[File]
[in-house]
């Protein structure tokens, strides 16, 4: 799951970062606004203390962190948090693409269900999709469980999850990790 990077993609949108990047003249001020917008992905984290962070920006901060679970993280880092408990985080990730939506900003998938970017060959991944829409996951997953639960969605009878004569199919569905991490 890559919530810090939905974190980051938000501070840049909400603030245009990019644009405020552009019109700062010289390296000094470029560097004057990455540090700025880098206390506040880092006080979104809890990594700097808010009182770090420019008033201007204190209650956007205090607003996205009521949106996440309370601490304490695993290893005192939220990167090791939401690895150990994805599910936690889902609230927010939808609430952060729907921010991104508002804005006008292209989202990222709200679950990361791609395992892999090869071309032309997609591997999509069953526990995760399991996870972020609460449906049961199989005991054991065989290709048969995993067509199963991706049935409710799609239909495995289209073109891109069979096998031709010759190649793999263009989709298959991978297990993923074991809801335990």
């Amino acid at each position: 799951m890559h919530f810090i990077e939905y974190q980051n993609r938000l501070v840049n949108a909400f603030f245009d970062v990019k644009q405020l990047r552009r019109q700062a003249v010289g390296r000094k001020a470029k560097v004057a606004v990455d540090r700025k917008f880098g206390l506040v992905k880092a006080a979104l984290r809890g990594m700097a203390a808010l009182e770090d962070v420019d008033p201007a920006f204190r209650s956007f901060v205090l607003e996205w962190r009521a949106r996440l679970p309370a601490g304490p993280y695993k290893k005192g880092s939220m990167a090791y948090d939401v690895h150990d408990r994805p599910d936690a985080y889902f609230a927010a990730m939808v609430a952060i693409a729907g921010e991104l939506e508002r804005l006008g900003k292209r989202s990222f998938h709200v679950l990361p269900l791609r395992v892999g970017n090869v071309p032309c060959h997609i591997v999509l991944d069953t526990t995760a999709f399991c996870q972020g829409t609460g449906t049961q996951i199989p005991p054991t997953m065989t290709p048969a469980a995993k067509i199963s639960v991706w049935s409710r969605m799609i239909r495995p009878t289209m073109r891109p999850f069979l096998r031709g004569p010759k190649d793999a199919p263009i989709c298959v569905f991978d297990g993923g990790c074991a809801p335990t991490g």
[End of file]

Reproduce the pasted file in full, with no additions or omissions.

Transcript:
[in-house]
């Protein structure tokens, strides 16, 4: 799951970062606004203390962190948090693409269900999709469980999850990790 990077993609949108990047003249001020917008992905984290962070920006901060679970993280880092408990985080990730939506900003998938970017060959991944829409996951997953639960969605009878004569199919569905991490 890559919530810090939905974190980051938000501070840049909400603030245009990019644009405020552009019109700062010289390296000094470029560097004057990455540090700025880098206390506040880092006080979104809890990594700097808010009182770090420019008033201007204190209650956007205090607003996205009521949106996440309370601490304490695993290893005192939220990167090791939401690895150990994805599910936690889902609230927010939808609430952060729907921010991104508002804005006008292209989202990222709200679950990361791609395992892999090869071309032309997609591997999509069953526990995760399991996870972020609460449906049961199989005991054991065989290709048969995993067509199963991706049935409710799609239909495995289209073109891109069979096998031709010759190649793999263009989709298959991978297990993923074991809801335990």
């Amino acid at each position: 799951m890559h919530f810090i990077e939905y974190q980051n993609r938000l501070v840049n949108a909400f603030f245009d970062v990019k644009q405020l990047r552009r019109q700062a003249v010289g390296r000094k001020a470029k560097v004057a606004v990455d540090r700025k917008f880098g206390l506040v992905k880092a006080a979104l984290r809890g990594m700097a203390a808010l009182e770090d962070v420019d008033p201007a920006f204190r209650s956007f901060v205090l607003e996205w962190r009521a949106r996440l679970p309370a601490g304490p993280y695993k290893k005192g880092s939220m990167a090791y948090d939401v690895h150990d408990r994805p599910d936690a985080y889902f609230a927010a990730m939808v609430a952060i693409a729907g921010e991104l939506e508002r804005l006008g900003k292209r989202s990222f998938h709200v679950l990361p269900l791609r395992v892999g970017n090869v071309p032309c060959h997609i591997v999509l991944d069953t526990t995760a999709f399991c996870q972020g829409t609460g449906t049961q996951i199989p005991p054991t997953m065989t290709p048969a469980a995993k067509i199963s639960v991706w049935s409710r969605m799609i239909r495995p009878t289209m073109r891109p999850f069979l096998r031709g004569p010759k190649d793999a199919p263009i989709c298959v569905f991978d297990g993923g990790c074991a809801p335990t991490g």